Asian Shares Mixed; Chinese Markets Rally Amid Policy Support

Asian stocks ended mixed on Monday as coronavirus worries persisted and Chinese policymakers ramped up support for the economy and companies that have been hit by a slump in sales and activity.

Chinese stocks rose sharply amid expectations the government will unveil more fiscal stimulus measures to offset the impact of the coronavirus outbreak.

The benchmark Shanghai Composite index rallied 66.61 points, or 2.28 percent, to 2,983.62 after the People’s Bank of China cut rates on its medium-term loans, paving the way for a reduction in the country’s benchmark loan prime rate. Hong Kong’s Hang Seng index rose 0.52 percent to 27,959.60.

On Friday, China’s securities watchdog loosened refinancing rules for listed firms to help them fight the coronavirus epidemic.

Japanese stocks hit a 1-1/2-week low after the release of weak GDP and industrial production data. The Nikkei average dropped 164.35 points, or 0.69 percent, to 23,523.24, its lowest closing since Feb. 5.

The broader Topix index closed 0.89 percent lower at 1,687.77, a 1-1/2-week low, with air transport, food and metal product companies pacing the declines.

Kirin Holdings slumped 7.7 percent after the brewer posted disappointed results for the year ended December and opposed a U.K.-based activist’s proposal to buy treasury shares worth 600 billion yen.

Nissan Motor lost 2.1 percent to hit its lowest level in nearly 11 years, extending losses from the previous session after its French partner Renault posted its first annual loss in a decade on lower sales.

Japan’s gross domestic product was down an annualized 6.3 percent in the fourth quarter of 2019, the Cabinet Office said in a preliminary report. That was well shy of expectations for a decline 3.8 percent following the 0.5 percent increase in the three months prior.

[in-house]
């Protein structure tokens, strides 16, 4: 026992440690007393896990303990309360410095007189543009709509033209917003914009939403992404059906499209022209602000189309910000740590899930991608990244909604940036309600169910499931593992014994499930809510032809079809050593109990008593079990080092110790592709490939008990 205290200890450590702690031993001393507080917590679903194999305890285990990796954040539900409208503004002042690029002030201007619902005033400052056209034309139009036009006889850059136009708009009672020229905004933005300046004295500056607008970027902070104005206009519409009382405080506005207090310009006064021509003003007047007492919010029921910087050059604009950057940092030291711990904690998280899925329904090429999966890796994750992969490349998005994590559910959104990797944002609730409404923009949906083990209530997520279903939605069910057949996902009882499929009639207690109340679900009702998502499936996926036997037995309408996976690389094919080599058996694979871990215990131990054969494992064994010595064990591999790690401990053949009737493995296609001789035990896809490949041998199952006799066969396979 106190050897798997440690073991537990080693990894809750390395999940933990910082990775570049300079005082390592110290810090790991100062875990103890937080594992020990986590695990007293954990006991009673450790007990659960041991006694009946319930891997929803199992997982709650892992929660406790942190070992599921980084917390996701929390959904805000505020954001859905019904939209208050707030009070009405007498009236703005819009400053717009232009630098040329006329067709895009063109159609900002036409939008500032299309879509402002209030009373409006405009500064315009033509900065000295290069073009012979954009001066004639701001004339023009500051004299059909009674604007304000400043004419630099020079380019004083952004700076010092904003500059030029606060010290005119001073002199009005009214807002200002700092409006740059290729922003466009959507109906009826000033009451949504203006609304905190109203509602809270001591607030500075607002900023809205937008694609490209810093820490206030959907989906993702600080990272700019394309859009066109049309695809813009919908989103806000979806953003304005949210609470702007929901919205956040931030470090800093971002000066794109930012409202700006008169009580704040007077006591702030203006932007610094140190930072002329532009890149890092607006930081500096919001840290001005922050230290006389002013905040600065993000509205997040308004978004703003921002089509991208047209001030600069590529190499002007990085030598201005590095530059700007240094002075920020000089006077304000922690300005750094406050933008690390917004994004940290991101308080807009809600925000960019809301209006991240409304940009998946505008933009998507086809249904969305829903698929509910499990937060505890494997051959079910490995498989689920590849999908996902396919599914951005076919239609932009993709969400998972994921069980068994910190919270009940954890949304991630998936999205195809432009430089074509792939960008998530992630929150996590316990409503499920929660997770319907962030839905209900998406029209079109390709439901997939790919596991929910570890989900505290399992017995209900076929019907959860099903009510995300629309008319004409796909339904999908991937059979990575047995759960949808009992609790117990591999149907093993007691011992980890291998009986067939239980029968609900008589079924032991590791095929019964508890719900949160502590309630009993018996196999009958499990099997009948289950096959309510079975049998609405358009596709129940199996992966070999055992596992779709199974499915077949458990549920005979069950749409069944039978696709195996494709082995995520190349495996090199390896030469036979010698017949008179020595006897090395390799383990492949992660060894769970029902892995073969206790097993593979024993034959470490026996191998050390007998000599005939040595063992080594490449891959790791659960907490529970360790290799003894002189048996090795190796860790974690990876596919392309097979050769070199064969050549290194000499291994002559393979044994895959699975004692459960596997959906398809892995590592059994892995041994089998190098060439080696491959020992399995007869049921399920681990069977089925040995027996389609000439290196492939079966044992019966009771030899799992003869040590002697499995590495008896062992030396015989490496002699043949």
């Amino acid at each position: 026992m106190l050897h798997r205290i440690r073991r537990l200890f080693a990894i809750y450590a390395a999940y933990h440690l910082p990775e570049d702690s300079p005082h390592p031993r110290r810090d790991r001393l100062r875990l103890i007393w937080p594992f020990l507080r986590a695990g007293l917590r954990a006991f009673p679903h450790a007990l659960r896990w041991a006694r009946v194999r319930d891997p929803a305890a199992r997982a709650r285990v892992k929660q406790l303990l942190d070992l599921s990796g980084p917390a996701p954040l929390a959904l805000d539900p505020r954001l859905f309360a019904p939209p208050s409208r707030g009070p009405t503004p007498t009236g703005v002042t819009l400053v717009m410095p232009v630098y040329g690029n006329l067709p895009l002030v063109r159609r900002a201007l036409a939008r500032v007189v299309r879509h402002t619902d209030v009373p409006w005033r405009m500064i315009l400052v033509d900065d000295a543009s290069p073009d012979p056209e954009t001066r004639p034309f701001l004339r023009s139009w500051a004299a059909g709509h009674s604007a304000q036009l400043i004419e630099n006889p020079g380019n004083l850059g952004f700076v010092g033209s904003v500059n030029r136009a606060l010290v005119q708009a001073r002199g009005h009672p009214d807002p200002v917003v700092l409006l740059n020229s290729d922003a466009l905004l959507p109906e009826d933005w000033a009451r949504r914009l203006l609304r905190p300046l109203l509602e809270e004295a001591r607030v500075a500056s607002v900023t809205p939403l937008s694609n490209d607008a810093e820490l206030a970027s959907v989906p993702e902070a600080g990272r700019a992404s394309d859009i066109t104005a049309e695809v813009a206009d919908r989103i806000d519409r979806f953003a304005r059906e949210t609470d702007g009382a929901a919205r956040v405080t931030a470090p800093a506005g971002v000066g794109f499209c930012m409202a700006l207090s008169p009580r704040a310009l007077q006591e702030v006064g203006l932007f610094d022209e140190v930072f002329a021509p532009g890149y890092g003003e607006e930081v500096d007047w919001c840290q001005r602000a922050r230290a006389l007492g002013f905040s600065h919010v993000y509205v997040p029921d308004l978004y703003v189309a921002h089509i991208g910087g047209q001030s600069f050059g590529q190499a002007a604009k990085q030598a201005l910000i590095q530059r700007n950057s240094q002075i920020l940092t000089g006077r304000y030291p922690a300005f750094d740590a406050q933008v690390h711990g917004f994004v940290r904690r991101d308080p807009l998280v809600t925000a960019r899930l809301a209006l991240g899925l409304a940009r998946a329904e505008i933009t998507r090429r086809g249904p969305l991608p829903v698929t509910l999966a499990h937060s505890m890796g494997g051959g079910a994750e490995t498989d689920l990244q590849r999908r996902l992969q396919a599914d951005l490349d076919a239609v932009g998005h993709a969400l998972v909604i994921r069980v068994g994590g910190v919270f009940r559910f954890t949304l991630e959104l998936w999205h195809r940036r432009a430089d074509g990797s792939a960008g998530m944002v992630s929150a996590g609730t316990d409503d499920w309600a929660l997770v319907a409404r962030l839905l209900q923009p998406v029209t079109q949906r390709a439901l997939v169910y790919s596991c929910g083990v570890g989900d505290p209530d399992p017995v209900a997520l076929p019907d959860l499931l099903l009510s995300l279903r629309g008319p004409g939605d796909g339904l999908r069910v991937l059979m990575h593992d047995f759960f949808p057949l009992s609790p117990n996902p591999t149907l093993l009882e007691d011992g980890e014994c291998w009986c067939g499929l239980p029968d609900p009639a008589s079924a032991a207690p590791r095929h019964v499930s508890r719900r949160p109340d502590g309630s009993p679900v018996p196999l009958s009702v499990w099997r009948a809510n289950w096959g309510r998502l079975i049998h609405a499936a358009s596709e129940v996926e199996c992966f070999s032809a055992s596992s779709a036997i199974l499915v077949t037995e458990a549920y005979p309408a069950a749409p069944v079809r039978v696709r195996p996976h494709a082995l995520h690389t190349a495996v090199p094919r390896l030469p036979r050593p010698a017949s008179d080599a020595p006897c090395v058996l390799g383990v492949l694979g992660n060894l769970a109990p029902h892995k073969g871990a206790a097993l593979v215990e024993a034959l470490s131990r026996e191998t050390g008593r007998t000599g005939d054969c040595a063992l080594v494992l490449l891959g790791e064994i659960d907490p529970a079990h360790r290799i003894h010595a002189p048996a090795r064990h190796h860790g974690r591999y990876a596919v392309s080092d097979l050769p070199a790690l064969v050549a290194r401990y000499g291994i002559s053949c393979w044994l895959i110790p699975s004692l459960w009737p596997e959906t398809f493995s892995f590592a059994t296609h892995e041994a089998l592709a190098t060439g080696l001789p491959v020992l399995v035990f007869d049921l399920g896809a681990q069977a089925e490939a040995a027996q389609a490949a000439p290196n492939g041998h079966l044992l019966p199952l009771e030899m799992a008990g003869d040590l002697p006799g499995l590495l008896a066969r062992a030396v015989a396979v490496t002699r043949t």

On a seasonally adjusted quarterly basis, GDP sank 1.6 percent – again missing forecasts for a decline of 1.0 percent following the 0.1 percent gain in the third quarter.

Japan industrial production rose at a softer pace in December, than in the initial estimate, final data from the Ministry of Economy, Trade and Industry revealed.

Industrial production rose a seasonally adjusted 1.2 percent month-on-month in December. In the initial estimate, production increased 1.3 percent.

Australian markets fluctuated before finishing marginally lower. The benchmark S&P/ASX 200 ended down 5.10 points at 7,125.10, snapping four consecutive sessions of gains. The broader All Ordinaries index slid 5.90 points to 7,221.20.

Banks fell after rising sharply last week. Commonwealth Bank of Australia declined 1.7 percent while the other three banks ended with modest losses. General insurer QBE Insurance Group soared 4.3 percent after its annual profit grew 41 percent.

Mining heavyweights BHP and Rio Tinto ended on a mixed note while energy stocks such as Beach Energy and Woodside Petroleum gained 1 percent and 1.5 percent, respectively.

Takeover target Caltex Australia surged 3.9 percent after Canadian convenience giant Alimentation Couche-Tard gained full access to its books.

Gold producer Saracen Mineral Holdings advanced 1.9 percent and Regis Resources climbed 2.8 percent after posting strong half-yearly results.

Bendigo and Adelaide Bank shares entered a trading halt ahead of a share placement. Brambles rallied 3.9 percent after the logistics firm projected full-year earnings growth of about 5 percent.

Seoul stocks ended a choppy session little changed with a negative bias as the death toll from a coronavirus outbreak in mainland China reached 1,770 as of the end of Sunday, up by 105 from the previous day,

New Zealand shares eked out modest gains after falling for two consecutive sessions. The benchmark NZX-50 index edged up 39.15 points, or 0.33 percent, to 11,873.98.

The services sector in New Zealand continued to expand in January, and at a sharply higher rate, the latest survey from BusinessNZ revealed with a Performance of Services Index score of 57.1. That’s up from the upwardly revised 52.1 in December (originally 51.9).

Singapore’s Straits Times index was down 0.2 percent. A government report showed that the country’s non-oil domestic exports dropped 3.3 percent year-on-year in January, after a 2.4 percent rise in December.

U.S. stocks ended narrowly mixed on Friday but posted weekly gains as concerns over the coronavirus impact eased.

The Dow Jones Industrial Average slid 0.1 percent, while the S&P 500 and the Nasdaq Composite edged up around 0.2 percent after the release of a mixed batch of retail sales, industrial production and consumer sentiment data.

Source: Read Full Article